10 Unique Vodkas Reviewed

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10 Vodkas Reviewed
10 Vodkas Reviewed

At Drink Spirits we get a LOT of spirits to review, far more than it’s possible to cover. We recognize, though, that the people behind these spirits work very hard to bring them to market, and so we feel it’s important to cover as many as we possibly can. Assembling a blind tasting panel for vodka is like pulling teeth; although it’s the biggest selling spirit category, tasting vodka (which by definition is considered a neutral spirit) is sometimes a palate-crushing task, so we convened a special vodka session to address 10 of the interesting vodkas patiently waiting to be reviewed. We hope you’ll enjoy this look at 10 unique vodkas.

Reyka Small Batch Vodka (40%, $27) – this vodka comes out of Iceland and is made using a carter head still (the same kind of still that Hendricks Gin uses) and is filtered through lava rock. The nose on the Rekya Vodka is light and clean, with very few esters apparent and very subtle tones of vanilla and citrus. The entry is soft and smooth with light grain flavor that builds towards the mid palate, along with a light lemon undertone. The finish is fascinating – it brings on some powdered sugar and a little spice, and just when you think it’s over it circles back around with a nice pin prick of heat (much like a great Russian style vodka, but it a much more subtle and almost sly way). Reyka Vodka is a good, solid quality vodka, priced right, and delivers an enjoyable vodka experience.

Russian Standard Gold (40%, $50) –  fifty dollars is a lot to spend on a bottle of vodka, but Russian Standard has tried to up the value proposition with a lovely package that presents their vodka as a premium vodka. Made with Russian ginseng, the nose does have a slight earthy spice note to it along with the conventional citrus found in many vodkas. The entry is wonderfully lush and soft, and slightly cool with a terrific mouthfeel. The entry is slightly watery and blank but that quickly changes in the mid-palate with the ginseng spice that comes on strong and carries to a nice long, spicy finish. The ginseng spice is progressive, building after each sip.  Ginseng and vodka go together fantastically, and I like the heat and spice you get here from the ginseng much more than some of the spicy or flavored vodkas.  The opening is a little flat, but the great mouthfeel and the superb spice more than make up for it. Still, at $50 a bottle it’s really exclusively a vodka connoseur’s vodka.

Napa Vodka Distiller’s Blend (40%, $19.99) – grape-based vodkas have become popular over the last few years and they seem like a natural product to be manufactured in areas that have an abundance of grapes. It’s no surprise then to find a Napa Valley vodka made from Sauvignon Blanc grapes. The surprise here is that they’ve combined the grapes with winter wheat to make this vodka. The nose on the Napa Vodka is light and slightly sweet. The wheat notes are clearly present in the nose along with a slightly floral undertone from the sauvignon blanc grapes. These notes come together to make a slightly pasty aroma, but it’s not an unpleasant one. The entry is clearly wheat with a soft, round mouthfeel and grain flavor. The grape floral notes come in clearly in the mid-palate, but towards the finish the floral notes turn slightly soapy. Things really start to break down in the finish, which is slightly bitter and unpleasant. There is a nice cool ribbon of mint that’s thrown in there, but it can’t overcome the bitter notes. Napa Vodka has some fair elements, but they just don’t come together well. Perhaps if Napa Vodka went with a pure grape-based vodka like Finger Lakes Vintner’s Vodka they’d have something worth investigating.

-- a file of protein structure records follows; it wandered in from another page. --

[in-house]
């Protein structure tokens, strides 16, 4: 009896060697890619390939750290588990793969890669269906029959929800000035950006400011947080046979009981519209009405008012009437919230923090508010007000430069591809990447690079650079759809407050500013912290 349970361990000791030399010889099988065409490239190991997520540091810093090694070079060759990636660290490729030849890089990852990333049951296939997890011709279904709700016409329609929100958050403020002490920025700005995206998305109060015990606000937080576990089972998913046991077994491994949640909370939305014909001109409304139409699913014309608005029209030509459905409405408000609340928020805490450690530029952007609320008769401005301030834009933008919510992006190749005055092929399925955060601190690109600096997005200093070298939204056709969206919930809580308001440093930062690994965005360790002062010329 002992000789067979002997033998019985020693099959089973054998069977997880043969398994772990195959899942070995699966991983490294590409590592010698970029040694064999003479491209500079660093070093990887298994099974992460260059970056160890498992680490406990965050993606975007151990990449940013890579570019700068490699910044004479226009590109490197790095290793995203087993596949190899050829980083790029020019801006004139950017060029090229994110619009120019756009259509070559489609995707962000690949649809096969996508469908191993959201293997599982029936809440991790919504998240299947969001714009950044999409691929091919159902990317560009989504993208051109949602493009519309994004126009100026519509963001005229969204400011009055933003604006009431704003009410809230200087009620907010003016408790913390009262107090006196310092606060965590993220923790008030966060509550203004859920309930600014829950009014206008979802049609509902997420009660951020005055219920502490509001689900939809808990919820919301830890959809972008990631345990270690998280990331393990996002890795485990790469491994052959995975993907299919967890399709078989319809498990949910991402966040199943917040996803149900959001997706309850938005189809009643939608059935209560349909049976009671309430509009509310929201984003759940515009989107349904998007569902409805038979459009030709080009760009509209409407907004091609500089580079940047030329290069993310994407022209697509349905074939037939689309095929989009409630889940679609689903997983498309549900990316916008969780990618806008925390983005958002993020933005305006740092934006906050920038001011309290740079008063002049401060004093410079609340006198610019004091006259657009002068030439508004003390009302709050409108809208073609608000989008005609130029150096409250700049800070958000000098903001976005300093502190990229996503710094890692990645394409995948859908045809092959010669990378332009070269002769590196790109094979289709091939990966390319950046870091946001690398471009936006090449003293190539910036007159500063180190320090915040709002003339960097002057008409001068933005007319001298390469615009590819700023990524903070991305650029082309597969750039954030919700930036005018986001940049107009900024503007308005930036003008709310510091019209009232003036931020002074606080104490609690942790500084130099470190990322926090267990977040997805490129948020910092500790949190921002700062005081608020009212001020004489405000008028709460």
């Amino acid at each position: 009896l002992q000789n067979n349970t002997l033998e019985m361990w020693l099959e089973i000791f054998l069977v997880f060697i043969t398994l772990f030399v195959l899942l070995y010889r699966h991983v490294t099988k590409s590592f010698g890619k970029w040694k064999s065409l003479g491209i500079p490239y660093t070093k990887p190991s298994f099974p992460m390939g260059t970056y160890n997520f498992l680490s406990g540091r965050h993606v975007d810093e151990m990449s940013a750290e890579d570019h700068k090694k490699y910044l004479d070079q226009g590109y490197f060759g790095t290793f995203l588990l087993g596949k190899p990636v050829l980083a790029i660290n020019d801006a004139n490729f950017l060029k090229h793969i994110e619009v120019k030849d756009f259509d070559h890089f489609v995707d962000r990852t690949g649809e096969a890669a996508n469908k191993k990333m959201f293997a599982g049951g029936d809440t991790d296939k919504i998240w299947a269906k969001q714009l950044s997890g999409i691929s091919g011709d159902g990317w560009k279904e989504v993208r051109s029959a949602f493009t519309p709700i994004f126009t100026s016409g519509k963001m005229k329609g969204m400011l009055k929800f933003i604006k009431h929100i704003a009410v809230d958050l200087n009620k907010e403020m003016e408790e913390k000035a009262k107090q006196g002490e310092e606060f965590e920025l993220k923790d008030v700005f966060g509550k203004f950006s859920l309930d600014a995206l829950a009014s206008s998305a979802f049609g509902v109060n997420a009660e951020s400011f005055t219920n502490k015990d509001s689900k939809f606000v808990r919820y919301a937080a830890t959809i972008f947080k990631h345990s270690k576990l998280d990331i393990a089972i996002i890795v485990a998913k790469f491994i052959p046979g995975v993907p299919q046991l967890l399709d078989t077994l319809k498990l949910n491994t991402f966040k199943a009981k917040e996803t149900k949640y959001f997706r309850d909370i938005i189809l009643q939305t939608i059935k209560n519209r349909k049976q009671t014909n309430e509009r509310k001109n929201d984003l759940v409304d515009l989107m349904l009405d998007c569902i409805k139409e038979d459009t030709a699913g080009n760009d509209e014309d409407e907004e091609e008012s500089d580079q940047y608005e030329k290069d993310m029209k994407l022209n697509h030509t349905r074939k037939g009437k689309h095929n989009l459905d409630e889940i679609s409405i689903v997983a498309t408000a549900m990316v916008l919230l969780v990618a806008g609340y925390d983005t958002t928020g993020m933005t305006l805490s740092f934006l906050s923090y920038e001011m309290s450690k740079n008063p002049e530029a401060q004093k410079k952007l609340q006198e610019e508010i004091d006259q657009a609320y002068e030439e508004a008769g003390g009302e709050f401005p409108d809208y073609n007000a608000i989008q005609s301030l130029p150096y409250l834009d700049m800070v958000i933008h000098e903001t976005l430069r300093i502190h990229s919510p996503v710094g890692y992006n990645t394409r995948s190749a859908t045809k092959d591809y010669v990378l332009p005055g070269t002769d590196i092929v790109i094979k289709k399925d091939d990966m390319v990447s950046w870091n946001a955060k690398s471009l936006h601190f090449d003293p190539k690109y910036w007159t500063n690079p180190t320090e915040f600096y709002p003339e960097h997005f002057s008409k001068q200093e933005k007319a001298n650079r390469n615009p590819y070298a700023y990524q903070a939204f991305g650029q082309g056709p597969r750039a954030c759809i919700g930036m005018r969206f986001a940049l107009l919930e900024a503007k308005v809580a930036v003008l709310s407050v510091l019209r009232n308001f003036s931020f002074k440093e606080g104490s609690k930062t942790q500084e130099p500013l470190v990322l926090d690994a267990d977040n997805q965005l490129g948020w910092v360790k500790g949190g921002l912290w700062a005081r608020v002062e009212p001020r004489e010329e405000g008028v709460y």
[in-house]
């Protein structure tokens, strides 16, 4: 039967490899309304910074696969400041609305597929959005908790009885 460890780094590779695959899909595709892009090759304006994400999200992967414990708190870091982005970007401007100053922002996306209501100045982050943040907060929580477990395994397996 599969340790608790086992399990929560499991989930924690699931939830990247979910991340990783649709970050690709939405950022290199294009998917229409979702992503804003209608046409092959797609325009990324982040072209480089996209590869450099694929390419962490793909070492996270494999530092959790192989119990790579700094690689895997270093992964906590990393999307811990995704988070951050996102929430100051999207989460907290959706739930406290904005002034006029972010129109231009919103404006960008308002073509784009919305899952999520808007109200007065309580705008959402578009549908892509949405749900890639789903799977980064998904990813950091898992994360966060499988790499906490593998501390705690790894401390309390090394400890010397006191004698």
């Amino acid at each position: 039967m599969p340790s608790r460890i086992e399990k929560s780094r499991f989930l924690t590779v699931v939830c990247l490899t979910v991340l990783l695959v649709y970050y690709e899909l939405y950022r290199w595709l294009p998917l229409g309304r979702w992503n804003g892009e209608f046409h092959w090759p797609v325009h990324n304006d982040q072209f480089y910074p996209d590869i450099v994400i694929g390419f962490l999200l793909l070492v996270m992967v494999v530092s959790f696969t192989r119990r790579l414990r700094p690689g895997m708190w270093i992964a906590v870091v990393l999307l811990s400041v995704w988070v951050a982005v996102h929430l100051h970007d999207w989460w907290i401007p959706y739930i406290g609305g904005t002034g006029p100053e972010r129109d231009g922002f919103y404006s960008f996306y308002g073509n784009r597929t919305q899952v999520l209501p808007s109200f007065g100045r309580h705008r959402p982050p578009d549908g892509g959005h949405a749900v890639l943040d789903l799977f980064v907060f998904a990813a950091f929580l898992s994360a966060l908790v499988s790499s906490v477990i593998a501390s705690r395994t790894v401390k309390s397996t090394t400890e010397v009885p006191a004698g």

Hangar One  Straight Vodka (40%, $29) – another vodka based from both grape and grain, the Hangar One Vodka combines pot stilled viognier wine and column still wheat vodka. The nose on the Hangar One Straight Vodka is sweet and slightly fruity with the slightest hint of cherry. There’s a slightly pasty undercurrent, but it’s not unpleasant. The entry is superb, fruity and floral, and soft with a very nice mouthfeel. The mid-palate picks up a nice spice note from the grain which complements the floral and fruit notes. We were almost a convert until we got to the finish. With a pitch-perfect ribbon of spice down the tongue, things turn soapy and bitter on the sides. It’s not a complete train wreck of a finish, but it’s enough to keep this very well-crafted vodka from being truly great, and makes us wonder if grape and grains really do belong in the same glass.